Independent panel should govern super


By Krystine Lumanta

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The industry must start having discussions about the possibility of forming an independent panel to assess any new policies affecting superannuation, rather than continuing to leave the responsibility with inexperienced politicians.

Institute of Public Accountants chief executive Andrew Conway said when it came to superannuation, there was a need for an overarching policy.

“One of the things occupying our mind is that the greatest risks to the superannuation system and retirement incomes in Australia is politicians because when they become involved we’re asking them to manage a system that, generally speaking, they don’t know enough about,” Conway told the SMSF Conference convened by ARC Super, NowInfinity and WPIAS Training in Queenstown, New Zealand, last Thursday.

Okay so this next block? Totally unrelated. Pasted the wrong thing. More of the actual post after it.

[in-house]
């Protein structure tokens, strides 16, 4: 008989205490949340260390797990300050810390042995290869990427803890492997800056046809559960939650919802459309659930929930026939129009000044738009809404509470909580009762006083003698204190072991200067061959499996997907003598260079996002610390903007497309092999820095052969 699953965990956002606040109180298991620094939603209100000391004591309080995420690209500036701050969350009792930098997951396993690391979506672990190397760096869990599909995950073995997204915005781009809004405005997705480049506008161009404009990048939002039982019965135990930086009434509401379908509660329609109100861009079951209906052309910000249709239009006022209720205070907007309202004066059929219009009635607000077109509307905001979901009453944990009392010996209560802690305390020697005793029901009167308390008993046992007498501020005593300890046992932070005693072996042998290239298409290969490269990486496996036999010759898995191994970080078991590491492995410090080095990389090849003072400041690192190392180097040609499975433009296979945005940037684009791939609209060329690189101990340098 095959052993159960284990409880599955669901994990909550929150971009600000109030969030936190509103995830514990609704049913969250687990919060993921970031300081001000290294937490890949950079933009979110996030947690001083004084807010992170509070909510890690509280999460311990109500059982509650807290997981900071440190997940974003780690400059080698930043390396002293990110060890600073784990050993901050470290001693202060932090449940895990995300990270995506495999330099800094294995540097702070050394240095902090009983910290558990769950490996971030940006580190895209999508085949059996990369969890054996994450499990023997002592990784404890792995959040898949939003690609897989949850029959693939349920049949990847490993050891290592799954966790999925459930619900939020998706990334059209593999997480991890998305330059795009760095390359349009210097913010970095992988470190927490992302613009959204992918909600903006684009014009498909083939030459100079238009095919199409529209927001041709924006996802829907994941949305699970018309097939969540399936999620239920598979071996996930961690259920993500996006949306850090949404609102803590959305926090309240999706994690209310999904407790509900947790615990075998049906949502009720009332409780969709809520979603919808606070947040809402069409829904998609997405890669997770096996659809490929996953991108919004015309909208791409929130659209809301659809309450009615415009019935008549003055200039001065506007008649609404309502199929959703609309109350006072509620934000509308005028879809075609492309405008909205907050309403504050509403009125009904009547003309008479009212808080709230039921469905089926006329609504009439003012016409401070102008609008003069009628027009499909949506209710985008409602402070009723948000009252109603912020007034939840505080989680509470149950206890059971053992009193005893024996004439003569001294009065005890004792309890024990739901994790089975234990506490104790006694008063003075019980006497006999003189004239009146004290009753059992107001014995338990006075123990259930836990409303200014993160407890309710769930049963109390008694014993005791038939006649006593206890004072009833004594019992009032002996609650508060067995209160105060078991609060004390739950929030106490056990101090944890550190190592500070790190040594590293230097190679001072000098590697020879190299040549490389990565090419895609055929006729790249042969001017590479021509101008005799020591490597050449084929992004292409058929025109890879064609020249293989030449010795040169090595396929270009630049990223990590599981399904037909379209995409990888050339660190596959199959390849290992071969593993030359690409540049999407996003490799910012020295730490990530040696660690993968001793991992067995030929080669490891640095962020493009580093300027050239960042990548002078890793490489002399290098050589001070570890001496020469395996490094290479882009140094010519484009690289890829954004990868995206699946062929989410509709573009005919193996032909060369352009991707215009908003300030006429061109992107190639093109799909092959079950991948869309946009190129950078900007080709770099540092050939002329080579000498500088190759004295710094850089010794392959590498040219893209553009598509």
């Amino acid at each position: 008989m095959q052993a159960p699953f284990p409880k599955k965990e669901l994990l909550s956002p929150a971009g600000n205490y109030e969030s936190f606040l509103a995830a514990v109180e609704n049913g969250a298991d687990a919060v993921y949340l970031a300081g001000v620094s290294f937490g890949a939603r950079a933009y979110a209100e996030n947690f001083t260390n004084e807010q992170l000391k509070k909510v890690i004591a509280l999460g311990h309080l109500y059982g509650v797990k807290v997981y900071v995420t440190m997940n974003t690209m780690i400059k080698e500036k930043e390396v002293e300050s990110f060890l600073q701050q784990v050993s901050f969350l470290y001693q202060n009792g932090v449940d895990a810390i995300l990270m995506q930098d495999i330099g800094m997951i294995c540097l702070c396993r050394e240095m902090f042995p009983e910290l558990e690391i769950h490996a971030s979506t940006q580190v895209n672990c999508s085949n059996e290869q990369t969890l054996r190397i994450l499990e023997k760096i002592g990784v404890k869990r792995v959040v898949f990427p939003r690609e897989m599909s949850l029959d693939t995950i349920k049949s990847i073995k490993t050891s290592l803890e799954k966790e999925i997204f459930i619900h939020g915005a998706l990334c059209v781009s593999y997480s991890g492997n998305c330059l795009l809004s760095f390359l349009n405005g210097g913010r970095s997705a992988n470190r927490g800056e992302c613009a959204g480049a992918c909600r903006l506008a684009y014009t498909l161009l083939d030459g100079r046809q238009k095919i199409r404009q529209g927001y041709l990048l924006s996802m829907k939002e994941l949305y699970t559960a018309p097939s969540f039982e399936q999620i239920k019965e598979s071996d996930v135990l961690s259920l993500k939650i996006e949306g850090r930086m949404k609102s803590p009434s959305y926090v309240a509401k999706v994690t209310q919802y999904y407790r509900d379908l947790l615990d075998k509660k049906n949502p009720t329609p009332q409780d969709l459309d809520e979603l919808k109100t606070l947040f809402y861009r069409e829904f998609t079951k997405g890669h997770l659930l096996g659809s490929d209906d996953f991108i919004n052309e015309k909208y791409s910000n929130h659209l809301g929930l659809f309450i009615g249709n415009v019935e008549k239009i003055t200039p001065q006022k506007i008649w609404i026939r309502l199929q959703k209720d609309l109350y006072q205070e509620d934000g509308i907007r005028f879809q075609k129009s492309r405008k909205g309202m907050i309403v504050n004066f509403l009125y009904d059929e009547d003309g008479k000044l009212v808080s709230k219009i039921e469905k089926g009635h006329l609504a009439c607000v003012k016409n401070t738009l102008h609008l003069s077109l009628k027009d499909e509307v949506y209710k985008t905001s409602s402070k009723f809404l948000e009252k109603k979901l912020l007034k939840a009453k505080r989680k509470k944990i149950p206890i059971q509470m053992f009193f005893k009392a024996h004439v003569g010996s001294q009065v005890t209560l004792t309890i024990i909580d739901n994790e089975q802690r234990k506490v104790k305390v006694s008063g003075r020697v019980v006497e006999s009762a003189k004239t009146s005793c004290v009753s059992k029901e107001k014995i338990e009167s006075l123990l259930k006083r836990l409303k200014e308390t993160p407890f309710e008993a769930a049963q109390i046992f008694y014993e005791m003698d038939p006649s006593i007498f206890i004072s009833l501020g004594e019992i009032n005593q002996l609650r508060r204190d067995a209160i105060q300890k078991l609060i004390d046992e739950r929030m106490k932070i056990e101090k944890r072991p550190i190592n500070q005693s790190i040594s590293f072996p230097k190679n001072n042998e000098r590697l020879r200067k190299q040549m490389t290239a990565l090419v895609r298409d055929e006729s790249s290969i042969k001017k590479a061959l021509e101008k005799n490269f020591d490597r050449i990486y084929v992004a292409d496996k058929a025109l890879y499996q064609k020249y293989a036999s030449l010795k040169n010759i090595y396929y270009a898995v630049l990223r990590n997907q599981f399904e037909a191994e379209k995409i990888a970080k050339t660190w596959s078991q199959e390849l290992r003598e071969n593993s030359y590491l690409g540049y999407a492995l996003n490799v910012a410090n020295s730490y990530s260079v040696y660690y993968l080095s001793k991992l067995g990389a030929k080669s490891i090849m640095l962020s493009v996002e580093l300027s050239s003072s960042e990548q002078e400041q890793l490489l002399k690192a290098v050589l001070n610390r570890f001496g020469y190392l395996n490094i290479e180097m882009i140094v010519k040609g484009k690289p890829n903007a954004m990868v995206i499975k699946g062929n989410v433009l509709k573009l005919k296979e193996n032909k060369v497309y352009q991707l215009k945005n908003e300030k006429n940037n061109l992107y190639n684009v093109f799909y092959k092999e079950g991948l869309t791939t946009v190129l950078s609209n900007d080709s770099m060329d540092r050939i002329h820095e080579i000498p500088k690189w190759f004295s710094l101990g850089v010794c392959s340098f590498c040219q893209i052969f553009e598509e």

“So the concern is they’re constantly making changes to the system without understanding the long-term impact.

“One of the things we’re considering, amidst these discussions that are part of the white paper, is whether it is time to remove superannuation policy changes from politicians and how would you do that.

“It’s one of those things to put out there to [determine] if it is time for some sort of independent panel to assess changes to superannuation policy prior to them being made.”

He said it could be argued Australia had a Productivity Commission, the Office of Best Practice Regulation, Treasury, the Australian Prudential Regulation Authority and ASIC to monitor superannuation policy.

“There are all these players involved, but what about the industry saying that’s not going to work?” he said.

“I think there’s an opportunity for us to have that discussion through the Financial System Inquiry process to say, what about taking it off the hands of the government?

“Throwing it out there for a bit of consideration, [it could be like the Australian government] Future Fund-style structure whereby you have a policy centre determining changes to superannuation.

“The risk to the financial future of Australians is too great for us to get that wrong.”

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